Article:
Suggestion: A Calming Room

NightGuardianAngel

Earning My Ears
Joined
Jan 4, 2021
I sure wish Disney would add a sensory and calming room that is quiet with weighted blankets and other items and Disney theme books and toys for children to make them comfortable at all of its theme parks and Disney Springs for those who have autism spectrum disorders and other sensory conditions. This would definitely be wonderful place to go to when overwhelmed while waiting for DAS return times. Places such as Dollywood, Cedar Point, Legoland, and even Space Center Houston have them.
 
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Betty Rohrer

DIS Veteran
Joined
May 19, 2010
I sure wish Disney would add a sensory and calming room that is quiet with weighted blankets and other items and Disney theme books and toys for children to make them comfortable at all of its theme parks and Disney Springs for those who have autism spectrum disorders and other sensory conditions. This would definitely be wonderful place to go to when overwhelmed while waiting for DAS return times. Places such as Dollywood, Cedar Point, Legoland, and even Space Center Houston have them.
only thing that would worry me is how clean are the shared items? how are they cleaned between families? know it is not the same but I have had other people knock and yell at me because I was taking too long to handicapped restrooms. could that happen there? the few times I have been at Dollywood room was either in use or locked when I was there.
 

DisneyOma

DIS Veteran
Joined
Jul 27, 2015
only thing that would worry me is how clean are the shared items? how are they cleaned between families? know it is not the same but I have had other people knock and yell at me because I was taking too long to handicapped restrooms. could that happen there? the few times I have been at Dollywood room was either in use or locked when I was there.
Smaller parks are able to have these rooms because they have a smaller population to handle - I agree that the room would be very hard to manage at WDW. How would one clean a weighted blanket, for example? And those things are expensive; imagine how many people would try to walk out with one! People would also take the books, etc. Not feasible, IMO. That's something a family should manage on their own, in their room, or they could go to First Aid and use a spot there with their own books and blankets.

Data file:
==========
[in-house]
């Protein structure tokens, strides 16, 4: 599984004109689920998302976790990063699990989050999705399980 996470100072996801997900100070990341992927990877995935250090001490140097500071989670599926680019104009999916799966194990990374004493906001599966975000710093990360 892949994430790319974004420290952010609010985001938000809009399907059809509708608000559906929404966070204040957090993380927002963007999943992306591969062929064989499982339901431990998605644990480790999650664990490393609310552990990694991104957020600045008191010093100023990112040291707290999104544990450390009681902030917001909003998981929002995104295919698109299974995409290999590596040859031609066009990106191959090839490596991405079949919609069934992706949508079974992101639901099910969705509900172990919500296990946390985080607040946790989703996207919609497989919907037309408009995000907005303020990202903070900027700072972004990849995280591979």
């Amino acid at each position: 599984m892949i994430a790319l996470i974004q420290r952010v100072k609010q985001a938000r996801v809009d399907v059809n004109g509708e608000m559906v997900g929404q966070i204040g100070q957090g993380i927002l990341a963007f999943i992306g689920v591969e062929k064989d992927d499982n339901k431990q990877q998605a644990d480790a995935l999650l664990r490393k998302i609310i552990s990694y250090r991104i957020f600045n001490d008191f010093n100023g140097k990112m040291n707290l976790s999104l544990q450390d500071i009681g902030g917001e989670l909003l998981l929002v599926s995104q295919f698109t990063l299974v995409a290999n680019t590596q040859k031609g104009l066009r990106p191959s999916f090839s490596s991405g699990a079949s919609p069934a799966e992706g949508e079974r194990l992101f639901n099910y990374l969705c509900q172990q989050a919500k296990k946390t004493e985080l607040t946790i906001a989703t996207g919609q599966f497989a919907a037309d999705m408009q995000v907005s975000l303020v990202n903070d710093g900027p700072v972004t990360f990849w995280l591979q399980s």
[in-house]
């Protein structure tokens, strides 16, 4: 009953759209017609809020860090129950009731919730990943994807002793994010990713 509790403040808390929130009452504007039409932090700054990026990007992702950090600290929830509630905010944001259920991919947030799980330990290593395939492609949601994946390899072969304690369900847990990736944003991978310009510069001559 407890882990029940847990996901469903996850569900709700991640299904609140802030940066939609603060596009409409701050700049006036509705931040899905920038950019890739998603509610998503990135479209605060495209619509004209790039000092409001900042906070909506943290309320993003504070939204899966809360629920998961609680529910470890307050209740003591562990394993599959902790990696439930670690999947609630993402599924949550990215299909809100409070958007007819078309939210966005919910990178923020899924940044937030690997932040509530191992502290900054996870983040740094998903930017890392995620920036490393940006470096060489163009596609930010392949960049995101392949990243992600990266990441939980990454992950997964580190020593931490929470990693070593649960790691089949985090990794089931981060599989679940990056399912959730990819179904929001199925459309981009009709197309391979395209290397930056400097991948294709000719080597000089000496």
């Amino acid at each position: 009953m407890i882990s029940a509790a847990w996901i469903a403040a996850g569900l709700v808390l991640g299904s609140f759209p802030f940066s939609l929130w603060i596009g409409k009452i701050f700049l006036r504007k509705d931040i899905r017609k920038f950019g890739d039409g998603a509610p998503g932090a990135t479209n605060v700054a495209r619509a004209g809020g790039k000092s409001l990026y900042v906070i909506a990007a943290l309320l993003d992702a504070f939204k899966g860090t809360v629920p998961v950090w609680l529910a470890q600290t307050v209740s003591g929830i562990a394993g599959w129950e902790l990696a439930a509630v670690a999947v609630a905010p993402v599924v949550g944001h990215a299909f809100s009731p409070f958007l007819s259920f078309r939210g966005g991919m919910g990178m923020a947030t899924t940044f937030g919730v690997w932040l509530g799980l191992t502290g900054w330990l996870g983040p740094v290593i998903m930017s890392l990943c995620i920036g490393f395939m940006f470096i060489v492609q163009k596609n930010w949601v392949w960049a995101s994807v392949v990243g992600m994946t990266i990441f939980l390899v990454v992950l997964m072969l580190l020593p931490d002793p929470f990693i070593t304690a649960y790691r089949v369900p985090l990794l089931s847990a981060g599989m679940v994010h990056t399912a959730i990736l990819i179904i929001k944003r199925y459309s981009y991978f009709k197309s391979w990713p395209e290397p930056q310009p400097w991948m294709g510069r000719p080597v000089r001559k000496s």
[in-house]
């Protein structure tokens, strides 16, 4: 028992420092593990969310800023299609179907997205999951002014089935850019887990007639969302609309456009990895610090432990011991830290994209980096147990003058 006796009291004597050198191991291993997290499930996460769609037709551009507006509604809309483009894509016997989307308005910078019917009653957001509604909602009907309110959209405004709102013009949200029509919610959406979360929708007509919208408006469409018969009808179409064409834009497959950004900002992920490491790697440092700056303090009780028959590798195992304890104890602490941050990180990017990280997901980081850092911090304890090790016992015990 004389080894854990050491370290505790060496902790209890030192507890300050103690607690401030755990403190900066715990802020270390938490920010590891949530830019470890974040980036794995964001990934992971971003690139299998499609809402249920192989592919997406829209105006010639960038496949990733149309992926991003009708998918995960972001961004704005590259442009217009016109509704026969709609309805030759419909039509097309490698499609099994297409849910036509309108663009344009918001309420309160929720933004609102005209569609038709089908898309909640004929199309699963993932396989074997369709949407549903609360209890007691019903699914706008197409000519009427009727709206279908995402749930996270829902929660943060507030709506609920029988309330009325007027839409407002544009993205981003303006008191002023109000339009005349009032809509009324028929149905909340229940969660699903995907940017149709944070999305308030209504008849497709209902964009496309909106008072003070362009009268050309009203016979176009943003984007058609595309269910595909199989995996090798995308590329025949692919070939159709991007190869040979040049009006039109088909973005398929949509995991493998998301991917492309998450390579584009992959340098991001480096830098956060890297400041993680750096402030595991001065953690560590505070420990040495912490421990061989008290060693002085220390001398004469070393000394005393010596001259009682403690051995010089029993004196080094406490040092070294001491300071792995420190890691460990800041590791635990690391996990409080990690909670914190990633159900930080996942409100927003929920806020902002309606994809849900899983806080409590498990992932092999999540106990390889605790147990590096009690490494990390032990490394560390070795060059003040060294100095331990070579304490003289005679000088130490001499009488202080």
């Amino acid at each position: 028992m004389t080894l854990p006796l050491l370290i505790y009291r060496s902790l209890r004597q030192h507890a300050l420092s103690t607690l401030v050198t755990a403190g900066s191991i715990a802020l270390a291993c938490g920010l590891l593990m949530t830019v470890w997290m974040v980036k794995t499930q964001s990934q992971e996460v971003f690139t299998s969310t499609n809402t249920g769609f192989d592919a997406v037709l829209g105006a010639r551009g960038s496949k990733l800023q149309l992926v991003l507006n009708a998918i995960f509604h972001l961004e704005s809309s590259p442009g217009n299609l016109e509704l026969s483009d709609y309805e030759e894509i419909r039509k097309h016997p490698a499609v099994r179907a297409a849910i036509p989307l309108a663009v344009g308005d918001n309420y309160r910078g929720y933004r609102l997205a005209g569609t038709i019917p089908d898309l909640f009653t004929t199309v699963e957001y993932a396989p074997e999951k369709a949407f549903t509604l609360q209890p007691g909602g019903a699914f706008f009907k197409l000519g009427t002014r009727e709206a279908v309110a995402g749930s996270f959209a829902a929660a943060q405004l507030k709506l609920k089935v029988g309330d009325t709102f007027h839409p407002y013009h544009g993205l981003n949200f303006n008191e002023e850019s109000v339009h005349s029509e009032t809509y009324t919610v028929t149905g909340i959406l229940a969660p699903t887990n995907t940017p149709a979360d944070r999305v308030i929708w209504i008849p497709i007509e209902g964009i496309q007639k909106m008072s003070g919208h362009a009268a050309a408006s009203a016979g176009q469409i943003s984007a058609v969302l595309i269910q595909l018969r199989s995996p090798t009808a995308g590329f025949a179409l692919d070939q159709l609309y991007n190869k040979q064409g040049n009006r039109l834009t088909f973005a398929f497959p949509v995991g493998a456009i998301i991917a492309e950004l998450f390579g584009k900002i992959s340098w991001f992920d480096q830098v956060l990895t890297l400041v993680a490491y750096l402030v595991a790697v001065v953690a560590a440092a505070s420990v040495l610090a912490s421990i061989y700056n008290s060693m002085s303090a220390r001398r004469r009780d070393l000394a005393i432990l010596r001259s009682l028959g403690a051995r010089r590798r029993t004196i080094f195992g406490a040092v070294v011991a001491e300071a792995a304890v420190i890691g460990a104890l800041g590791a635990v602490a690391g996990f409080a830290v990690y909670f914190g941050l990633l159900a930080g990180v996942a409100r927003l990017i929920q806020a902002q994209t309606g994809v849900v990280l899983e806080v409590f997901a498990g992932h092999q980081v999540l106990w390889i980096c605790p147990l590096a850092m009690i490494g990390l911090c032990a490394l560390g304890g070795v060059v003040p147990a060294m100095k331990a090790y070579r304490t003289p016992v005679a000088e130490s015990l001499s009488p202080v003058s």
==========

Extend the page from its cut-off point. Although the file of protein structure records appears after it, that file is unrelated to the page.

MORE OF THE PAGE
daisy2013

Mouseketeer
Joined
Jun 25, 2018
There is the baby care center. I haven’t used it in years so I’m not sure what they look like now but there was an area with a tv some places to rock kids and feed them etc. depending on the age of the child it could be an appropriate option
 

RoseGold

DIS Veteran
Joined
Jan 21, 2020
Isn't this the baby care center?

I mean except for the weighted blankets they are supposed to wash 20 times a day somehow.
 

DLgal

DIS Veteran
Joined
Feb 12, 2013
It would be nice, but it's not that practical, honestly. There are plenty of quiet, tucked away spots in the parks to go if your kid needs to just chill for a bit. I have 2 sons with autism and over the years we have found great spots for this purpose, but oftentimes it's not enough and the only solution is to head out. It is what it is.

What I think more parents need to realize is that it often takes a LONG time (hours) for autistic kids to reset after being over stimulated, and the best way to manage it is to MANAGE the stimulation and try to prevent overstimulation in the first place. Take lots of breaks. Use hearing protection, eye protection, protection from overheating, give the kid opportunities to stim openly or move around to self regulate. I see so many kids confined in strollers...let them walk more, walking provides sensory input that is important. Let them touch things, etc. Minimize long waits. Minimize long park days. Do the parks in short bursts and spend LOTS of time at the hotel in the pool, or playing with the sand on the beach, or sitting in a dark, cool hotel room with some familiar entertainment.

These rooms are a nice thought for places like airports and such, where you are sort of trapped, but at WDW, they are like a tiny bandaid for a stab wound.
 

tetera

Mouseketeer
Joined
May 13, 2017